[Piper] Laptop. Then when I need to stay away from my desk, because I have cramps in my lower back and I have to go sit someplace else, I have a MacBook Air. I’ve been… So what I use is I use Scrivener on my MacBook, because Scrivener is… Was originally designed for Apple software. So while there is… It is available for Windows for PC users, I actually like Scrivener on the MacBook better.
[Howard] I’ve heard a lot of good things about Scrivener for Mac. Explicitly as opposed to Scrivener on the PC.
[Piper] The idea behind Scrivener, happy listeners, and if you are a person who participates in National Novel Writing Month, there… Usually Scrivener has a 50% off coupon if you win the month. So trying out the software, totally feasible, especially if you win the Nanowrimo. But the idea behind Scrivener is that it’s multi-functionality. The idea is that you can do what I call component-based authoring, is you can split up your writing chapter by chapter, scene by scene, act by act, whatever level of granularity works for you. It also has different views. So you can look at it like it’s Microsoft Word with the word processing section, you can have a little section for notes, you can even store images in there. You can store links and research in different spots, or you can also use their index card view to do your plotting. So I know a lot of writers, and I do, use those index cards to help me plot. Scene by scene, or I personally break it up chapter by chapter, for my novels. You can also use it for your character development, because you can start a new folder and use index cards for your characters, and however you like to build your characters, you can build them there in Scrivener. The nice thing about it is you can sync it to Dropbox and you can also access it from multiple computers. Scrivener’s now out for iPad. So you can switch from machine to machine, if you’re the type of person that [garbled]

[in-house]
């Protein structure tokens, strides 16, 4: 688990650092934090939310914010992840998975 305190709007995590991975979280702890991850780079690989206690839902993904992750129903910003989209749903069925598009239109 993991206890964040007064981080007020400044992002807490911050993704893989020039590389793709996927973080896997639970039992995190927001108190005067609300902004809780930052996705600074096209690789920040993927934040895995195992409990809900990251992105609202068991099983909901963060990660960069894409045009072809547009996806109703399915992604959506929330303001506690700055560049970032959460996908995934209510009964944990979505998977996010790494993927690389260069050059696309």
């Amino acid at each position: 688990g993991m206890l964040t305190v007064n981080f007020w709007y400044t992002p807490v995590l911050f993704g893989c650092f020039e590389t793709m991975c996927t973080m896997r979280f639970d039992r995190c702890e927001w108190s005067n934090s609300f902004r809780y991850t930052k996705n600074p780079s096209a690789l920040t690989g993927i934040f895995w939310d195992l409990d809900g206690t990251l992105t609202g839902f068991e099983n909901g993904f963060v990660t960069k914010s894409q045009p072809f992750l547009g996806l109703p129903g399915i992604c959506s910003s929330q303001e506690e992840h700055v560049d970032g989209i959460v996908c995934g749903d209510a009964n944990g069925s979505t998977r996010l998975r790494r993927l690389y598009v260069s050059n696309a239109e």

[Brandon] Sounds like an advertisement, but…
[Piper] Sorry.
[Brandon] I know that people who love Scrivener all talk like that. It is one of the big things that people like to advocate for.

[Dan] I have tried it, and I… It sounds like you and I are very opposite in our writing styles, Piper. Because I hate software.
[Dan] I hate any time that my computer thinks it’s smarter than I and tries to automate something. I use the most basic word processor I can find, and I use barely any of its functionality. All I want to do is to be able to hit a key on the keyboard and have that letter show up on the word processor, and that’s all I need.
[Howard] He’s in WordPerfect 3 for DOS.
[Piper] You know what, I miss WordPerfect. Like, if you gave me WordPerfect, I’d choose it over Word.